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Culture / Software Development

Platform Engineering Is DevOps Evolved, New Report Shows

Platform engineering is growing, but where is it going? Humanitec’s inaugural "State of Platform Engineering Report" explains.
Sep 26th, 2022 8:31am by
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Platform engineering is growing at light speed, but unlike with some tech trends, you don’t have to feel left in the dark. The Humanitec team recently published the first “State of Platform Engineering” report, and it’s packed full of intriguing findings for career-minded devs.

Where did platform engineering come from, why are devs using it to work more efficiently, and how will the tooling landscape of the future shape up? Stick around for our top findings or skip straight to the end to get the white paper for yourself.

Platform Engineering Is Trending

Remember that time a new student transferred to your school and wowed everyone by outperforming everyone else in the class? Platform engineering is rather like that cool new kid.

We took a deep dive into the history and found that platform engineering’s growth is impossible to dispute. Although most people had never heard of the field a few years ago, the last two years have seen the birth of 19 international meetup groups, some with members numbering in the thousands. Even during a pandemic, PlatformCon, the world’s first platform engineering conference, had more than 6,000 attendees.

Looking back a few years showed that this isn’t an entirely new phenomenon: We saw early glimmerings of the idea around 2017 in Thoughtworks Tech Radar, and the concept got a boost thanks to the 2019 publication of a book called “Team Topologies” by Manuel Pais and Matthew Skelton.

This book’s release introduced many engineers, site reliability engineers and systems administrators to a fundamental concept that would prove revolutionary. It promoted the idea that companies could dramatically enhance software delivery practices and overcome the many limitations of DevOps by forming dedicated platform teams to build their internal developer platforms (IDPs).

Our research and the overwhelming interest in PlatformCon revealed that companies, engineers, and thought leaders are all firmly on board. What’s more, platform engineering goes beyond simple hype: There’s ample proof of its value in action.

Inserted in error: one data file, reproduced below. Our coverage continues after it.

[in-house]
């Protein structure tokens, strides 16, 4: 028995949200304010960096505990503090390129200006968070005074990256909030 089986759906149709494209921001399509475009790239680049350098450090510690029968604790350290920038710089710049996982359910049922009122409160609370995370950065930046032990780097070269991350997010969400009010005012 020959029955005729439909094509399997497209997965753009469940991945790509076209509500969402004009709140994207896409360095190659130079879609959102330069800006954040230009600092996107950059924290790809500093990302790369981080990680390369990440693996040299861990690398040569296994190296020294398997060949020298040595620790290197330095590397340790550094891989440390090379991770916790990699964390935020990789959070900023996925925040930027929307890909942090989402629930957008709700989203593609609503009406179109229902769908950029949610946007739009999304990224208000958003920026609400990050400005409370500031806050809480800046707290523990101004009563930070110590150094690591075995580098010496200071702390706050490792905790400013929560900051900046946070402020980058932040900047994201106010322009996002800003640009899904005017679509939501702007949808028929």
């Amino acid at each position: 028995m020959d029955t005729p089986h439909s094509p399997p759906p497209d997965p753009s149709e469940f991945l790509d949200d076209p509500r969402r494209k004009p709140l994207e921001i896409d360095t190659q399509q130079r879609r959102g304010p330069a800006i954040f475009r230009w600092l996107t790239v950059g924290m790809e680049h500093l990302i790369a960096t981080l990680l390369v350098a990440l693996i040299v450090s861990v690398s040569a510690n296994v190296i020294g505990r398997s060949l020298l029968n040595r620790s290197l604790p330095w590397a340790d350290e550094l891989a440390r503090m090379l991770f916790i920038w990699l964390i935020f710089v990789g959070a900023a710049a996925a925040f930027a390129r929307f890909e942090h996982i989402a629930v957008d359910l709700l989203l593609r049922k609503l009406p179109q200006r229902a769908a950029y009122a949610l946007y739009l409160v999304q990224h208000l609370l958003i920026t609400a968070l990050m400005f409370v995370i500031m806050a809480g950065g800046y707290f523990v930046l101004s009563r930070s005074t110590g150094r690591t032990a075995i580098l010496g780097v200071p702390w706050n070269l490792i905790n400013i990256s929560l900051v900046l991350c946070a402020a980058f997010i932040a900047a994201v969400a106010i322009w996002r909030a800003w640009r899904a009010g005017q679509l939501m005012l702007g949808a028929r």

Platform Engineering Works

Platform engineering’s growing adoption isn’t just some flight of fancy. From powering Nike and Starbucks projects that wouldn’t have been possible otherwise to serving as the foundation of GitHub’s now-legendary infrastructure growth, IDPs are behind some truly inspiring tales of how to thrive at scale.

Platform engineers from around the world furnished our researchers with plenty of great examples. Here are a few of the things smart platform engineering can accomplish:

Reducing Cognitive Load

One of the biggest pain points of failed DevOps adoption involves the unavoidable mental burdens it imposes: Devs are expected to master everything from Kubernetes and Infrastructure as Code to run services on their own.

Although IT is all about using technology to work smarter, suboptimal software delivery strategies force devs to move mountains just to accomplish simple tasks, like having to make multiple edits across dozens of repos to update configs. This results in cognitive load that can become unbearable — or at least sufficiently distracting to hinder productivity.

One of the most exciting things we discovered about the platform engineering trend is that organizations are using IDPs to free devs from the cognitive load. Instead of editing legions of confusing YAML files to make updates, engineers can use the convenient workflows their platforms provide to experiment, test and promote changes with ease.

Promoting Self-Service to Eradicate Shadow Ops

DevOps workflows often fail to maintain a clear delineation of roles. In their quest to accomplish anything and everything, companies commonly adopt an unproductive attitude of “just let the devs handle it” — regardless of whether “it” includes tasks devs really shouldn’t have to focus on.

These blurred lines mean today’s devs must be ready to do it all. From handling support tickets to needing to eat, breathe and sleep Kubernetes just to tackle daily tasks, they’ve become “shadow” ops team members. We’ve all seen the primary symptom of this unhealthy situation: Experienced backend developers constantly being asked to handle infrastructure work for their less-experienced colleagues — and rarely finding time to code for all their other responsibilities!

Platform engineers told us that good IDPs resolve this by promoting user self-service: They standardize common tasks by providing easiest-path workflows that let stakeholders achieve great things without constantly pestering devs to keep the gears turning. By allowing people and teams to work more autonomously, IDPs enforce highly efficient work practices daily.